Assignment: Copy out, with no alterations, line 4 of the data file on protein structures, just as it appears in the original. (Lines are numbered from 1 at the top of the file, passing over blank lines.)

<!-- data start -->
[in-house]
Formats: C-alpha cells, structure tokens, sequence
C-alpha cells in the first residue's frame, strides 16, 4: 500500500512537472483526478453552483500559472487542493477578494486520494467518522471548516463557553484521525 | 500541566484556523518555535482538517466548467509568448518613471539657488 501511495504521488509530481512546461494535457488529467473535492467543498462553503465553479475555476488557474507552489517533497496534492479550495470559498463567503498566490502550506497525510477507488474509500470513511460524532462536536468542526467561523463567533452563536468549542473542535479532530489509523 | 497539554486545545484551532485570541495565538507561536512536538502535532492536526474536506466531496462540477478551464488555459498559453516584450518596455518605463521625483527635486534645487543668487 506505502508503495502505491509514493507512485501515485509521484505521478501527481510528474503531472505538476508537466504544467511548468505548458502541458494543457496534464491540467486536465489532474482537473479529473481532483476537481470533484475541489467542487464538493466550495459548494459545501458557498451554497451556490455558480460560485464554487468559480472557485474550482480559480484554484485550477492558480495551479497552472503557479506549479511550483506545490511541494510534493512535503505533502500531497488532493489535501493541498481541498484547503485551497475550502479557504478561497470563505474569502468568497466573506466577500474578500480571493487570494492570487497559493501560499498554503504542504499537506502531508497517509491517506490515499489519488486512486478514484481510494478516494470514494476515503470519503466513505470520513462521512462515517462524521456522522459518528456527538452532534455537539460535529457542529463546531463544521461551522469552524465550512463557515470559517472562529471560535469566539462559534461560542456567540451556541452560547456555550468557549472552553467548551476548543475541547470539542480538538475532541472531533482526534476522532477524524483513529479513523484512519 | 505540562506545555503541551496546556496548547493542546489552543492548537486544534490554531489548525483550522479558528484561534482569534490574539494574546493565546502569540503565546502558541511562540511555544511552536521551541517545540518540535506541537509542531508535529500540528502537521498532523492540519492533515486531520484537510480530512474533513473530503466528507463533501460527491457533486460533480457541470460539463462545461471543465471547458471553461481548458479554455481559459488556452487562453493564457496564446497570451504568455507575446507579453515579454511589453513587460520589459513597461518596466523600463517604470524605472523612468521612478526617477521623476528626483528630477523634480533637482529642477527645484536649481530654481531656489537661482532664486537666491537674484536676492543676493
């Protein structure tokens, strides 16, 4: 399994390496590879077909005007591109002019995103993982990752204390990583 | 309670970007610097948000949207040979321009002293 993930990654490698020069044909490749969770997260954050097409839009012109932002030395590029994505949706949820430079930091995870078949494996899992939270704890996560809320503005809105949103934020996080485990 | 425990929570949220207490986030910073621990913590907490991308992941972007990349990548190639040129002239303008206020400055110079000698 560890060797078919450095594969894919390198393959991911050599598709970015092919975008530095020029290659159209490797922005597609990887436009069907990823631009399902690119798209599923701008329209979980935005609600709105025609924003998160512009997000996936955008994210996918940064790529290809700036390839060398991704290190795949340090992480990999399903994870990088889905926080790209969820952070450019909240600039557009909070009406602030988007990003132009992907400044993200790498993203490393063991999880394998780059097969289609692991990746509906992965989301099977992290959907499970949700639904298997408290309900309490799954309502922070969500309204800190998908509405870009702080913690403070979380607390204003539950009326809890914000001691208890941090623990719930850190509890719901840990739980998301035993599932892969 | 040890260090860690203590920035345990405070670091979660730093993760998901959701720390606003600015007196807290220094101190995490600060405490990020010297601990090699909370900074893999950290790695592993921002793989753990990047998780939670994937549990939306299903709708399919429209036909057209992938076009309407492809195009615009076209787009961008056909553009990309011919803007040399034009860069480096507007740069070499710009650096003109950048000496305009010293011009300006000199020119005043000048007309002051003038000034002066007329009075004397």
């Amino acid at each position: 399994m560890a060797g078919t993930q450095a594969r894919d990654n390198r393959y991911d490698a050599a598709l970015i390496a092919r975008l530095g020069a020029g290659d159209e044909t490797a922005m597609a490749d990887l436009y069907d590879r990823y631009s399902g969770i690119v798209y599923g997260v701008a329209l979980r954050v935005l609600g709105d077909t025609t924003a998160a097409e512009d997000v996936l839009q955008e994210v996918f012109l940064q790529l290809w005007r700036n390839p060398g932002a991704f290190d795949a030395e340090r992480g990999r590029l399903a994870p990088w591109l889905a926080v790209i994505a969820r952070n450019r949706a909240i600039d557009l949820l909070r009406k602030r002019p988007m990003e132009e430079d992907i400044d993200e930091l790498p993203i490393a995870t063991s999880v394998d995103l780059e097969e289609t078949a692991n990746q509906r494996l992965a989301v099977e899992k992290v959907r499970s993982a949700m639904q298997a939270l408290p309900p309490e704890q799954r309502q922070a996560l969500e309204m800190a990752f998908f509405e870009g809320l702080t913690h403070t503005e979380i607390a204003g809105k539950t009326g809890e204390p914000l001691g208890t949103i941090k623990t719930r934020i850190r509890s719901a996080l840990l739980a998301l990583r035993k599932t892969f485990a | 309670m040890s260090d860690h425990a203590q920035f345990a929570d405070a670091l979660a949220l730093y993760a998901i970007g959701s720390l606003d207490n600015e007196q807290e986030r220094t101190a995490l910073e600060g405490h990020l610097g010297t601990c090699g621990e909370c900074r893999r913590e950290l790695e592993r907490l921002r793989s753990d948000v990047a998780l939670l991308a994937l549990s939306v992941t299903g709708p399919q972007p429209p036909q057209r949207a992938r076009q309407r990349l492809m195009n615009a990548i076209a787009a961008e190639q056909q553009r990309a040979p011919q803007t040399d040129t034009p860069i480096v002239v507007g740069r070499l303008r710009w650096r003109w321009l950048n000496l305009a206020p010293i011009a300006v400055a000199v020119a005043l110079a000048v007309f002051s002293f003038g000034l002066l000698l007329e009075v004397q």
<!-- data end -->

């Protein structure tokens, strides 16, 4: 399994390496590879077909005007591109002019995103993982990752204390990583 | 309670970007610097948000949207040979321009002293 993930990654490698020069044909490749969770997260954050097409839009012109932002030395590029994505949706949820430079930091995870078949494996899992939270704890996560809320503005809105949103934020996080485990 | 425990929570949220207490986030910073621990913590907490991308992941972007990349990548190639040129002239303008206020400055110079000698 560890060797078919450095594969894919390198393959991911050599598709970015092919975008530095020029290659159209490797922005597609990887436009069907990823631009399902690119798209599923701008329209979980935005609600709105025609924003998160512009997000996936955008994210996918940064790529290809700036390839060398991704290190795949340090992480990999399903994870990088889905926080790209969820952070450019909240600039557009909070009406602030988007990003132009992907400044993200790498993203490393063991999880394998780059097969289609692991990746509906992965989301099977992290959907499970949700639904298997408290309900309490799954309502922070969500309204800190998908509405870009702080913690403070979380607390204003539950009326809890914000001691208890941090623990719930850190509890719901840990739980998301035993599932892969 | 040890260090860690203590920035345990405070670091979660730093993760998901959701720390606003600015007196807290220094101190995490600060405490990020010297601990090699909370900074893999950290790695592993921002793989753990990047998780939670994937549990939306299903709708399919429209036909057209992938076009309407492809195009615009076209787009961008056909553009990309011919803007040399034009860069480096507007740069070499710009650096003109950048000496305009010293011009300006000199020119005043000048007309002051003038000034002066007329009075004397």